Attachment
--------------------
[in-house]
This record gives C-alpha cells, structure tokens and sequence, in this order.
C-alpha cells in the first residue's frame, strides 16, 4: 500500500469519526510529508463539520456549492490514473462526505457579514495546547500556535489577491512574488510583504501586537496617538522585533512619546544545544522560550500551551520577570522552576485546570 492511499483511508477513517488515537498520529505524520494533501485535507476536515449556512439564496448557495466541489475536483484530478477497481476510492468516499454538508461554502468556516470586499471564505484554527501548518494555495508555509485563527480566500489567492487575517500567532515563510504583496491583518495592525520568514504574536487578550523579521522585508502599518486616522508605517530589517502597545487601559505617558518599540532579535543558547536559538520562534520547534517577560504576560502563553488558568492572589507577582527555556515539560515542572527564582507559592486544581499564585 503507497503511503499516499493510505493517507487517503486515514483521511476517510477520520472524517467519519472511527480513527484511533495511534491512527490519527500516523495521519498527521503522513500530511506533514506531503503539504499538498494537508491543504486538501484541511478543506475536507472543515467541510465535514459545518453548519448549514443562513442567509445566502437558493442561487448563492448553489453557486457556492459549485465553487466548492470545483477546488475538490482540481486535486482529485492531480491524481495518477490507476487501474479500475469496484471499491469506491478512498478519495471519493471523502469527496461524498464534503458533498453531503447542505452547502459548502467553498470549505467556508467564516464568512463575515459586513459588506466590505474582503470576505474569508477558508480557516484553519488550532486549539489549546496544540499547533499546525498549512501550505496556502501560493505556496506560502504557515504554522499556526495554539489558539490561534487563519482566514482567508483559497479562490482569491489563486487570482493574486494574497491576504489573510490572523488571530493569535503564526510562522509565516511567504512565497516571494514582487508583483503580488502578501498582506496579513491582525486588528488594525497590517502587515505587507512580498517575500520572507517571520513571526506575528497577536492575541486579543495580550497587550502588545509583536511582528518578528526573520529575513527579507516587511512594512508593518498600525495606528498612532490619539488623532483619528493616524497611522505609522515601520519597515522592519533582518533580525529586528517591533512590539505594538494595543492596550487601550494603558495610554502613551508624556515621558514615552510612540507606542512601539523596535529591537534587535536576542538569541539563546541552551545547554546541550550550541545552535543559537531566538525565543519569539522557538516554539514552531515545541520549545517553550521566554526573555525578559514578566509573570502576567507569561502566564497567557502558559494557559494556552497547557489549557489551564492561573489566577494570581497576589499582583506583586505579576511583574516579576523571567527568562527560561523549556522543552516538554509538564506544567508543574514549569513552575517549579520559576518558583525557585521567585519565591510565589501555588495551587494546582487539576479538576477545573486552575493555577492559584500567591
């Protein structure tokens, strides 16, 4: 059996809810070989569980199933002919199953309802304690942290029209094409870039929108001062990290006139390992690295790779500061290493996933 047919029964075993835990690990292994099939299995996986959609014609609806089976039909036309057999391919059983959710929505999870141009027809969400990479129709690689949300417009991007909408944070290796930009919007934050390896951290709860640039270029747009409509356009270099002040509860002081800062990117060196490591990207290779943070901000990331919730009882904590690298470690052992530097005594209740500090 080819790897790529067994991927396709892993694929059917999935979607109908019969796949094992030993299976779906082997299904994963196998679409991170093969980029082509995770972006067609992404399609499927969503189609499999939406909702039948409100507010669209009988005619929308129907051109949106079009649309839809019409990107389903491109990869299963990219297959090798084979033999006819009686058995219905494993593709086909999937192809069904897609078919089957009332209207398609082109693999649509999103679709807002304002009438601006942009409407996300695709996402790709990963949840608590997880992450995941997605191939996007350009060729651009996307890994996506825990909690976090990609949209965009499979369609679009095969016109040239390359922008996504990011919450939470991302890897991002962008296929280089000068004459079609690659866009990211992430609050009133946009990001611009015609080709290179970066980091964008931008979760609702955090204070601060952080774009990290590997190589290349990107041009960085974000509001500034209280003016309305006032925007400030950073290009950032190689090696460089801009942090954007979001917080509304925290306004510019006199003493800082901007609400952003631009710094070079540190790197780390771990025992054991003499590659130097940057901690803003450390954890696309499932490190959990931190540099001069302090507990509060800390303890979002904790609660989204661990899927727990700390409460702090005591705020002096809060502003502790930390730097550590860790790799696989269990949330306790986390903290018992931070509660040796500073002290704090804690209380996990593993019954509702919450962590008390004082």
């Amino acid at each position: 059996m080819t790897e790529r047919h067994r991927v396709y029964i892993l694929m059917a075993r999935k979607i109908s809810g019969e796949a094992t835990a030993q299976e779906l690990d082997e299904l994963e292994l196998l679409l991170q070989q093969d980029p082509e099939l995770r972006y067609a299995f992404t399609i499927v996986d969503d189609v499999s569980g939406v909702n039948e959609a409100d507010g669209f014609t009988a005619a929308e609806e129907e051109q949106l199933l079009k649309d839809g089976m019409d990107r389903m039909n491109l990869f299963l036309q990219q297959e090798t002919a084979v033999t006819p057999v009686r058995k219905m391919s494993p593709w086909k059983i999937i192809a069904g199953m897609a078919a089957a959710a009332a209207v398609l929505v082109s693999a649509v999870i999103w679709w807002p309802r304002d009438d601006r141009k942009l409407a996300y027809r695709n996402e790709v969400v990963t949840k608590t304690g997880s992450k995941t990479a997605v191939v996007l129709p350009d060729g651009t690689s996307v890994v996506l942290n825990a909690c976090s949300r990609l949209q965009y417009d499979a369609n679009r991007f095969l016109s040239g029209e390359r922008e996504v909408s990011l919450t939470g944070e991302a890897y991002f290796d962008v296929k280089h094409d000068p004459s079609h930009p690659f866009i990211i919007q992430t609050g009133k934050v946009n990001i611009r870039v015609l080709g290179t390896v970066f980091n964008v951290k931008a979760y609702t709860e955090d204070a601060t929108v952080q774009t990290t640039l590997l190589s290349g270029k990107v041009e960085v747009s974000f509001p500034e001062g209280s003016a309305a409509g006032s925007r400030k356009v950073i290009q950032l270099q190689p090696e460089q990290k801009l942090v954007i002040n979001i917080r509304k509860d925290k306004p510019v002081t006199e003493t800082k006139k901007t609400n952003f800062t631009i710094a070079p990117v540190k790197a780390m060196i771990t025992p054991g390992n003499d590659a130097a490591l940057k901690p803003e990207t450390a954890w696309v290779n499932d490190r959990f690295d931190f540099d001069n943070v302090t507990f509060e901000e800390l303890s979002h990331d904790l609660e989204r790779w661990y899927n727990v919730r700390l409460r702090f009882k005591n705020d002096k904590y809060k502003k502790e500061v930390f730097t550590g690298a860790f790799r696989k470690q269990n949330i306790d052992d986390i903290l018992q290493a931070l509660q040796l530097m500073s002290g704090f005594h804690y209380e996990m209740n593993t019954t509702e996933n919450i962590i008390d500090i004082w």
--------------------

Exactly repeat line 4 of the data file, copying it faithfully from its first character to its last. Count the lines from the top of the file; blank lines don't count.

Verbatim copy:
């Protein structure tokens, strides 16, 4: 059996809810070989569980199933002919199953309802304690942290029209094409870039929108001062990290006139390992690295790779500061290493996933 047919029964075993835990690990292994099939299995996986959609014609609806089976039909036309057999391919059983959710929505999870141009027809969400990479129709690689949300417009991007909408944070290796930009919007934050390896951290709860640039270029747009409509356009270099002040509860002081800062990117060196490591990207290779943070901000990331919730009882904590690298470690052992530097005594209740500090 080819790897790529067994991927396709892993694929059917999935979607109908019969796949094992030993299976779906082997299904994963196998679409991170093969980029082509995770972006067609992404399609499927969503189609499999939406909702039948409100507010669209009988005619929308129907051109949106079009649309839809019409990107389903491109990869299963990219297959090798084979033999006819009686058995219905494993593709086909999937192809069904897609078919089957009332209207398609082109693999649509999103679709807002304002009438601006942009409407996300695709996402790709990963949840608590997880992450995941997605191939996007350009060729651009996307890994996506825990909690976090990609949209965009499979369609679009095969016109040239390359922008996504990011919450939470991302890897991002962008296929280089000068004459079609690659866009990211992430609050009133946009990001611009015609080709290179970066980091964008931008979760609702955090204070601060952080774009990290590997190589290349990107041009960085974000509001500034209280003016309305006032925007400030950073290009950032190689090696460089801009942090954007979001917080509304925290306004510019006199003493800082901007609400952003631009710094070079540190790197780390771990025992054991003499590659130097940057901690803003450390954890696309499932490190959990931190540099001069302090507990509060800390303890979002904790609660989204661990899927727990700390409460702090005591705020002096809060502003502790930390730097550590860790790799696989269990949330306790986390903290018992931070509660040796500073002290704090804690209380996990593993019954509702919450962590008390004082």